Thursday morning, some listeners of the "Norris & Davis Show" on 105.7 The Fan called in to joke about Molly Shattuck being charged with third-degree rape and unlawful sexual contact with a 15-year-old boy.

I'll spare you the "humor."


But after one male caller jokingly said he wishes he had teachers like Shattuck when he was in high school,  Steve Davis stepped in and said that while he gets the joking, he doesn't find it amusing. He pointed out that a 15-year-old boy was allegedly involved and said that whether the victim is male or female, such abuse can leave psychological scars.

The tone taken by Davis seems representative of the care with which many in the media are handling an incredibly sensational story featuring a 47-year-old mother of three  being charged with taking a 15-year-old friend of her son to a Delaware beach house, providing alcohol and engaging him in sexual activity.

"I get that this story is ripe for one liners and jokes," Davis wrote in an email to the Sun later in the day when asked about his on-air action. "The problem is not the people who joke about it, that's a pretty normal behavior. It's the people who really believe this is OK. We had someone call who said he would high-five his kid. Come on."

Even TMZ is showing restraint. Really.

The website that has been the watchdog of bad behavior by members of the Baltimore Ravens has yet to publish the indictment, which is chock full of lurid details of what Shattuck allegedly did with the boy. The Sun and other Baltimore media outlets have also declined to publish it.

TMZ primarily sees Shattuck through the lens of  "ex-NFL cheerleader," which is how it refers to her in headlines. It used two images of her in cheerleader poses.

I see nothing wrong with that. She certainly reveled publicly in that persona. The Ravens would probably prefer her former connection to the team not be stressed, but the Ravens can't win for losing this year on the publicity front, can they?

The dominant image of Shattuck on the TMZ website features her wearing glasses, a fully-buttoned tweed blouse with a crucifix at her throat. It's her booking photo from the Delaware State Police.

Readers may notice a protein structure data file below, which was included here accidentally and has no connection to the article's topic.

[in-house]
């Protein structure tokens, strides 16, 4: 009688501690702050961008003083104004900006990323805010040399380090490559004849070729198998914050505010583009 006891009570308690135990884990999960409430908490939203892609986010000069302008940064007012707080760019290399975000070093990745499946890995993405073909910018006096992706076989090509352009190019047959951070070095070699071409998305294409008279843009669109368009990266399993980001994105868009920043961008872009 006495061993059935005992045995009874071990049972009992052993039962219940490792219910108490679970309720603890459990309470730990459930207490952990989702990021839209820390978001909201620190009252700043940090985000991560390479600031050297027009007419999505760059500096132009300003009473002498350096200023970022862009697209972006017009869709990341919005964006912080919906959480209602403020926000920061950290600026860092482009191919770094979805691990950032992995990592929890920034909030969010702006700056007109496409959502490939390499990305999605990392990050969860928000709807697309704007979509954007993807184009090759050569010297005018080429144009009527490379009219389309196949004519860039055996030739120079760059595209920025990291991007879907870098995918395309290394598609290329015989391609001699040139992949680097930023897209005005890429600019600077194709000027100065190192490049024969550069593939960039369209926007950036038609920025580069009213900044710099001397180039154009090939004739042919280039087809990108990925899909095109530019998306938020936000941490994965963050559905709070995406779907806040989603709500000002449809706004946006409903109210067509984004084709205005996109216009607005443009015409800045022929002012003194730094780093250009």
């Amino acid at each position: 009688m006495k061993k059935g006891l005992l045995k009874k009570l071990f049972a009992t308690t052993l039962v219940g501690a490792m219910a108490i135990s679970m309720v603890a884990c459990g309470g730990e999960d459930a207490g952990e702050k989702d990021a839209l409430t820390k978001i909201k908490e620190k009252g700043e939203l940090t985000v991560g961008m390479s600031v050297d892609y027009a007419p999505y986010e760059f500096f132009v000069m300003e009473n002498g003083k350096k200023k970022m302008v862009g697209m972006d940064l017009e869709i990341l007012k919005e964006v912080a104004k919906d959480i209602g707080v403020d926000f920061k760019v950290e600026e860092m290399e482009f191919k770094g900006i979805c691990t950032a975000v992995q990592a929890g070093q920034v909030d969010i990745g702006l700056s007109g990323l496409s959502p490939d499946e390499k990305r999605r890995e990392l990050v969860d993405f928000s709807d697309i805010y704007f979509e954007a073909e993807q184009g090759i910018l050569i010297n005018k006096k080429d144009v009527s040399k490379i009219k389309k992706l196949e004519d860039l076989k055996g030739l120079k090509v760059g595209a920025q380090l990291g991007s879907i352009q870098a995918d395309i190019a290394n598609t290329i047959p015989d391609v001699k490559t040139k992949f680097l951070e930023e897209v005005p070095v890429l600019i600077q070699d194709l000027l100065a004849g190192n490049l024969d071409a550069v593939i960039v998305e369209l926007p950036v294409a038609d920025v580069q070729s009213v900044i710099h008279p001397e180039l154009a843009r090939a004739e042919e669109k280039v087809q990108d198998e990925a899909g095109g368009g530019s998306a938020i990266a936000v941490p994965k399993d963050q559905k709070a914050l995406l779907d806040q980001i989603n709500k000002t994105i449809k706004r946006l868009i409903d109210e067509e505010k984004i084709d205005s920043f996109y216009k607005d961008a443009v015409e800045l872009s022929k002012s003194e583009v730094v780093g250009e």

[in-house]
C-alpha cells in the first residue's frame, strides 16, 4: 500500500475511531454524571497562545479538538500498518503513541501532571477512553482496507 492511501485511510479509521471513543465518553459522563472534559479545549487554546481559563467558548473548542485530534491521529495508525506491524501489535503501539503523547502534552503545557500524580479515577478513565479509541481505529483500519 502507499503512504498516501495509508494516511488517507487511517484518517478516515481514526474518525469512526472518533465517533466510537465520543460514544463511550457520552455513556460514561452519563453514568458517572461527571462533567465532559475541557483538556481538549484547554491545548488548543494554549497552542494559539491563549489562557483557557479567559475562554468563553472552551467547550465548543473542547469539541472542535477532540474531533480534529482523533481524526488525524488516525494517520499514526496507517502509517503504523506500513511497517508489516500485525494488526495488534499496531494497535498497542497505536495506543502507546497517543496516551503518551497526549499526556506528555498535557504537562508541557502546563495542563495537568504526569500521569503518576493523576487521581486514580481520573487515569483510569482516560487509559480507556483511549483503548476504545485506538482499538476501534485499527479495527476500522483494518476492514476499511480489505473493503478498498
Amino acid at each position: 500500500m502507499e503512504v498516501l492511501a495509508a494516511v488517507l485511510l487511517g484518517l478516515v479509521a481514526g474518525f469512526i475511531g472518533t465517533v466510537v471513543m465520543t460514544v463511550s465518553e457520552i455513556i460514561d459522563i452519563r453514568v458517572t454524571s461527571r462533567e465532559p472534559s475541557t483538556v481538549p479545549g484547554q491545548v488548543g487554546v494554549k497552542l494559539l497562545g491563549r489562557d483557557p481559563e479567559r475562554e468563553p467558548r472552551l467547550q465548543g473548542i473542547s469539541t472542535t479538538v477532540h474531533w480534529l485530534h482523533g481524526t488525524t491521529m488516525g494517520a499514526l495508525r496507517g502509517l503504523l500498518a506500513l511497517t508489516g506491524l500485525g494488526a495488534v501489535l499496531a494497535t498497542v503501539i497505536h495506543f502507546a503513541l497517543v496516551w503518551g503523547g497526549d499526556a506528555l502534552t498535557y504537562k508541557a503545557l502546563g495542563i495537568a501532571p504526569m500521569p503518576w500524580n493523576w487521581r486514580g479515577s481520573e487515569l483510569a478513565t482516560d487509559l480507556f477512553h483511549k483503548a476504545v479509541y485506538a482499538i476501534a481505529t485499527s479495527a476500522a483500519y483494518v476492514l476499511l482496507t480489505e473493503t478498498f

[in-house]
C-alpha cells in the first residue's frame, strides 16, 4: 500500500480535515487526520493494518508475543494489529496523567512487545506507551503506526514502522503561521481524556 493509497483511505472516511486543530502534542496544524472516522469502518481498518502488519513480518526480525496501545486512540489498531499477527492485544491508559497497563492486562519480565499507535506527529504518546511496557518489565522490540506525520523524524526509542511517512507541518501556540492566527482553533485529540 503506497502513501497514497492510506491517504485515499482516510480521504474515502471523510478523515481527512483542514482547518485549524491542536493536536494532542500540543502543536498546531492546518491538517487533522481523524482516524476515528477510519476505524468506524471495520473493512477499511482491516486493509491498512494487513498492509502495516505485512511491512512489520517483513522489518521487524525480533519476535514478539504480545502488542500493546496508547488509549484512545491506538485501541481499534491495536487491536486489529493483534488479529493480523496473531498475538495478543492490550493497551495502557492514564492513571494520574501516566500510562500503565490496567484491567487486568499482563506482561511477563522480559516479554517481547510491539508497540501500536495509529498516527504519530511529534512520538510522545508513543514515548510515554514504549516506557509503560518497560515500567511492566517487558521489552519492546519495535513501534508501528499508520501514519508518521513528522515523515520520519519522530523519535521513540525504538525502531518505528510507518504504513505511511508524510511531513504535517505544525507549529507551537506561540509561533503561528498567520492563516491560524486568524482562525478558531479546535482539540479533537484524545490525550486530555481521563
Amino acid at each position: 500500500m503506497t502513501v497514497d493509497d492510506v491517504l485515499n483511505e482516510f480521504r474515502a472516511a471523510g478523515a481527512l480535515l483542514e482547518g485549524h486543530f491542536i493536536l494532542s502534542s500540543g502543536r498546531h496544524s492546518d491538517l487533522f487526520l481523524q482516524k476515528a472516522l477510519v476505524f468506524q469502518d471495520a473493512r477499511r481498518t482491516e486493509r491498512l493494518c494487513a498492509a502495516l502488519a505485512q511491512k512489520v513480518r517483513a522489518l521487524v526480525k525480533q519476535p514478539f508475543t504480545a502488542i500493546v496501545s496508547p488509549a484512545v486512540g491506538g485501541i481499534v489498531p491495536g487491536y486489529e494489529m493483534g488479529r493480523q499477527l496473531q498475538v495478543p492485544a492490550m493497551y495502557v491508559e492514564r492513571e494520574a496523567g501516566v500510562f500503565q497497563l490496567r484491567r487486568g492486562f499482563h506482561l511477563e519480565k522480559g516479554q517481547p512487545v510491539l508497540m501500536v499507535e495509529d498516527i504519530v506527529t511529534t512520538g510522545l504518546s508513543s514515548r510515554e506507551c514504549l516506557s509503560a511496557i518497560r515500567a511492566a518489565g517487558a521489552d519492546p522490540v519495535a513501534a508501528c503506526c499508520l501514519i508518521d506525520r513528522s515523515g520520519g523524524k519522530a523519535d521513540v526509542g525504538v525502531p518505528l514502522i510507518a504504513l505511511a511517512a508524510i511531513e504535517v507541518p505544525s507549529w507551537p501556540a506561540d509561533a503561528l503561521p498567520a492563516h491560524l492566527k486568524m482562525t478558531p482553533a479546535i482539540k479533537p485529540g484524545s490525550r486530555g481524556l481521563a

The website referred to it as her "Little House on the Prairie school teacher look" and featured that image of her superimposed on the front of the area school the boy attends in one composite.

That's a little snarky, but again, I see nothing egregious about it – especially when you consider the contrast between that look and some of the images of herself that she has distributed.

Locally, the only thing that gave me pause was a few seconds of a video on WBAL-TV's website about the indictment.

As reporter Jayne Miller voiced some of the charges, the imagery onscreen was from an exercise video featuring Shattuck.

At the 2:32 mark as Miller is listing charges alleging that Shattuck "performed oral sex" on the boy, the video shows Shattuck doing suggestive hip grinding movements. The imagery continues as Miller lists the allegation that Shattuck told the boy if he wanted to have sex with her he could.

There's more grinding at the 2:45 mark.


I'm not saying there is any terrible about the images on the video. I hesitate to even call them troubling. But they are definitely questionable and, in my opinion, gratuitous.

Look, let's be frank. Shattuck has generally been accorded a status and respect by the Baltimore media that she had not really earned as cheerleader, self-styled fitness and lifestyle guru or volunteer for various charities.  My guess is that she was treated that way because she was the wife of the rich and powerful one-time CEO of Constellation Energy, Mayo A. Shattuck.

Now with these lurid accusations, there's a chance to tear her down as much as she had falsely been built up in the media. And you can look almost high road doing it as you simply recount the nastiest details of the indictment. What she allegedly did is horrible.

This is the kind of story where everything can turn on a dime. And maybe today or tomorrow, the local and national media will start savaging her for what she allegedly did. But so far, it's kind of encouraging to see so much responsibility and restraint.